A national holiday, All Saints' Day is celebrated in the Catholic Church on November 1st. As its name indicates, it is a feast day in honor of all the saints, all the martyrs, of all times, known or not.

 

1er décembre : Restauração da Independêcia

National holiday in Portugal, December 1 commemorates the action of the Portuguese nobles who, on December 1, 1640, invaded the royal palace and killed Miguel de Vasconcelos, the Spanish representative in Lisbon, acclaiming João, Duke of Braganza, as King of Portugal, thus ending the Iberian Union between Portugal and Spain, which lasted 60 years.


Commemoration of the restoration of independence in Lisbon - Credit tveuropa.pt

 

Since then, the day of the restoration of independence is a day of commemoration in Portugal. From 2013, as part of a package of measures to increase productivity, the Portuguese government decided to abolish this day and then reinstated it in 2016.

 

December 8th : Imaculada Conceição

National holiday in Portugal, December 8 celebrates the life and virtue of the Virgin Mary, mother of Jesus, conceived without the mark of original sin, recognized as a Catholic dogma on December 8, 1854 giving rise to a commemoration.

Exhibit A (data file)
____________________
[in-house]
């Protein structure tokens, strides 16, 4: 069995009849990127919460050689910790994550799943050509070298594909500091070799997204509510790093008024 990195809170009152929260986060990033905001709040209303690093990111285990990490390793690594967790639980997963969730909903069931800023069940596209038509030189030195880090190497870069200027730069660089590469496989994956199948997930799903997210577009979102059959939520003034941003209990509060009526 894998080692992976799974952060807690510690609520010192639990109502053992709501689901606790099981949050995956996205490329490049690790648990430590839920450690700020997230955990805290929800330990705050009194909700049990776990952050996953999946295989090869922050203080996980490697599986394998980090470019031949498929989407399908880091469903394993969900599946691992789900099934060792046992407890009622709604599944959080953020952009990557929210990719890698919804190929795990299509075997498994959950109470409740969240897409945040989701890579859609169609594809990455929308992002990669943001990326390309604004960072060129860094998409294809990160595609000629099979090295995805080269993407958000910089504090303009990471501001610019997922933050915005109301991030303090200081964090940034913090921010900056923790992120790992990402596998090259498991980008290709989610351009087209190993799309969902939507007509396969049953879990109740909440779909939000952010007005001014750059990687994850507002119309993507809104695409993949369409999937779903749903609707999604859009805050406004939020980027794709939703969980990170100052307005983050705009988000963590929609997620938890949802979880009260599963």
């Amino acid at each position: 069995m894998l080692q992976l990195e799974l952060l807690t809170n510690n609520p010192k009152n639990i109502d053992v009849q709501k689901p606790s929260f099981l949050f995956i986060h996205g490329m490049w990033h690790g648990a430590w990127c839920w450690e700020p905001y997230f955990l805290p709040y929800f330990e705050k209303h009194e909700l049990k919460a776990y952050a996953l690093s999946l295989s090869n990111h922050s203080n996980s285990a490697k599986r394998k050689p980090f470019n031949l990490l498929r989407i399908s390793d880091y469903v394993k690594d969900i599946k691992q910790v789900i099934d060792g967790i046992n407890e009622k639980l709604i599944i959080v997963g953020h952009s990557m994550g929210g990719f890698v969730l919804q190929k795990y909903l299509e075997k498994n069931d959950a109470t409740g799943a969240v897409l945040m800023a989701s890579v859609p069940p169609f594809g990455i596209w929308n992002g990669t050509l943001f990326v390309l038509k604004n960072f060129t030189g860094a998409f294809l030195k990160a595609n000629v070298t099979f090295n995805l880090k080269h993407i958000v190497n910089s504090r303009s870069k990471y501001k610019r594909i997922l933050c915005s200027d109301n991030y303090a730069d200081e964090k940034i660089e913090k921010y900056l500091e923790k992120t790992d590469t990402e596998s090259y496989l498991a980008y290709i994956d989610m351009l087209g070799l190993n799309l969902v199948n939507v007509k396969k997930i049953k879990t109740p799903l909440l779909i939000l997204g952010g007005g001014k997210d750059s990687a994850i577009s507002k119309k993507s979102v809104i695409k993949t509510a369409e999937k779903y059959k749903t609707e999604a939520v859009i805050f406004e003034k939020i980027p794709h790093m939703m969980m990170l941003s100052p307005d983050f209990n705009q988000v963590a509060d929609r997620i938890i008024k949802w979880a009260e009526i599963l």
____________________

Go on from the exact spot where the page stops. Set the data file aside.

In 1646, King John IV of Portugal, organizes a solemn ceremony in Vila Viçosa to thank the Virgin for the restoration of the independence of Portugal from Spain. He went to the church of Our Lady of the Conception, declaring her patroness and queen of Portugal. Since that day, no other Portuguese king has worn a crown on his head, a privilege that would only be available to the Immaculate Conception.

 

December 25th : Natal

National holiday, Natal begins with the Christmas Eve called "Consoada" and continues around the midnight mass called "la Missa do Galo" but Christmas is celebrated rather the following day, December 25.
This time, the dishes are more copious, less common. So we gather to enjoy oven-roasted kid served with "grelos" turnip shoots, "Leitão assado", roasted suckling pig.
If you want to discover the Christmas traditions in Portugal, check out our blog post "Christmas traditions in Portugal".

 

Luisa Paixao